The most dangerous worldview is the worldview of those who have not viewed the world.

- Alexander von Humboldt


Adventure Travel

Nov 30, 2016

Five (of the many) Icy Adventures to be Had in Antarctica

If you happen to find yourself on the harshest, most inhospitable, driest, coldest, and windiest continent on Earth, here are a few things that you must do on the last and final frontier.


Himraj Soin

Antarctica is such a hopeful, alluring, and mysterious place. Protected by the Antarctic treaty, it has no government. This unique document, signed in 1959, ensures that the white continent is used only for peaceful and scientific purposes. In 1991, a 50-year agreement was entered into which prevents any exploitation on the continent. It’s the only place on Earth where nations live together peacefully (on their respective research stations) and get along, often times inviting each other over for Christmas dinners and costume parties. With a common goal of scientific advancement, and no ulterior motive of mining and drilling, this last great wilderness is (temporarily) protected. However clichéd it may sound, there exists an inexplicable energy here unlike any other part of the world. It’s hard to process emotions and describe raw beauty in a place so pristine, pure and primal. The landscape is Dali-esque, it melted my brain, much like Salvador’s melting watches. I didn’t come across any life altering epiphany but “perspective” earned an entirely new meaning.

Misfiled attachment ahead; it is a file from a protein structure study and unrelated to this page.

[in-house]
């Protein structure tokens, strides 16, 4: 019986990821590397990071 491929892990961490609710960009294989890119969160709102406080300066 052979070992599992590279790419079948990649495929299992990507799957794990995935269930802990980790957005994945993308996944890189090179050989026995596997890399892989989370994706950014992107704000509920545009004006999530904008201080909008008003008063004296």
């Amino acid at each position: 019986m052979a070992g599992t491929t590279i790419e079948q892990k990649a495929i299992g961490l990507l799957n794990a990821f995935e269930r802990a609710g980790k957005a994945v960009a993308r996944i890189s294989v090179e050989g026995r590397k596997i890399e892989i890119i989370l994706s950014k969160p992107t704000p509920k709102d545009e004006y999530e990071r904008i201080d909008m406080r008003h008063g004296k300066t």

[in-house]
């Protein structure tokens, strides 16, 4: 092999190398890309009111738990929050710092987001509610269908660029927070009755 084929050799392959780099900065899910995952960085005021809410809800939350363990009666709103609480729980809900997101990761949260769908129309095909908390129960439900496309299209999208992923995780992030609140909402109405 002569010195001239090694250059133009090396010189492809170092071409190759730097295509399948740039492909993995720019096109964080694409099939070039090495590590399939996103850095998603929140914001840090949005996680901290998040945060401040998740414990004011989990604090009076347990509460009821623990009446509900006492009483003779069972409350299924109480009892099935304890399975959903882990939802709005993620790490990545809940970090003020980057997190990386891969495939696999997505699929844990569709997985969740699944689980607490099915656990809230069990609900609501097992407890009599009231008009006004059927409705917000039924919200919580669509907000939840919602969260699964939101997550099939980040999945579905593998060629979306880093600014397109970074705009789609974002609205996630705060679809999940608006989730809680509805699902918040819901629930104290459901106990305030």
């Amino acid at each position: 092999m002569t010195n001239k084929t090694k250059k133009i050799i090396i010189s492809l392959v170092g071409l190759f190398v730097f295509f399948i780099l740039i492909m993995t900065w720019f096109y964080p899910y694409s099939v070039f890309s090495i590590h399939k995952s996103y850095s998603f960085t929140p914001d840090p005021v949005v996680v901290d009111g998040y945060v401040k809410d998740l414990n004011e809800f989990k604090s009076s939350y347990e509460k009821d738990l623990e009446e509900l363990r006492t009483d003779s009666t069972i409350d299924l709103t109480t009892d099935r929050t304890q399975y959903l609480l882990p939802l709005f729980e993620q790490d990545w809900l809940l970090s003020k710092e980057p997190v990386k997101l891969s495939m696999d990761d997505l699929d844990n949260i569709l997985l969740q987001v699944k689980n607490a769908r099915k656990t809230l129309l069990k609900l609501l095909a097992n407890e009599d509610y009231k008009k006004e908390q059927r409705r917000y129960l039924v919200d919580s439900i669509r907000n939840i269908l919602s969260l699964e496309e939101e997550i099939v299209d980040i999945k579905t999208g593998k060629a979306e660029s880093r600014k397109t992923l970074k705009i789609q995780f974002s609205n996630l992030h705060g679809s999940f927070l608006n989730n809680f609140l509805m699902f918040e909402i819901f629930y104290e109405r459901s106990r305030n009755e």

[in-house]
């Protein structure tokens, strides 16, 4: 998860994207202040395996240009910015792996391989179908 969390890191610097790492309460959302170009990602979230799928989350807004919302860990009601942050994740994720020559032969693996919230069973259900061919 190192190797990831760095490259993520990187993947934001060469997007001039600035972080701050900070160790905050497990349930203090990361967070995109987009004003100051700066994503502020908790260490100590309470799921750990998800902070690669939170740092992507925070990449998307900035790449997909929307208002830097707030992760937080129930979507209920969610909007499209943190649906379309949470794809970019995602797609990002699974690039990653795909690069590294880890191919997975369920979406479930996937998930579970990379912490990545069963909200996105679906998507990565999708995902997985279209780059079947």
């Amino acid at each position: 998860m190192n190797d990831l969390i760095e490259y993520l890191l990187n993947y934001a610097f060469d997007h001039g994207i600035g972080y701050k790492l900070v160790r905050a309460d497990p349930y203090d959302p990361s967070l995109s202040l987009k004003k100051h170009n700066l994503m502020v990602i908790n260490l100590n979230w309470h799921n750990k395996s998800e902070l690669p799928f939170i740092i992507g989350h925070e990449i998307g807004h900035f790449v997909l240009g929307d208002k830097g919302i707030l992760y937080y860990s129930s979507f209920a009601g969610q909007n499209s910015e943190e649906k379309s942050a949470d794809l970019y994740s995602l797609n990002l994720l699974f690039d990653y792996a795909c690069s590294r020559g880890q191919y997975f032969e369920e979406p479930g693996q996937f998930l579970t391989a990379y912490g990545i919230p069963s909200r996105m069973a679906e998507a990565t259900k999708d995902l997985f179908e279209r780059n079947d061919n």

Drake Passage showing the boundary points A, B, C, D, E and F accorded by the Treaty of Peace and Friendship of 1984 between Chile and Argentina. GMT (OMC) base map modified by Giovanni Fattori points according to Tratado de Paz y Amistad of 1984.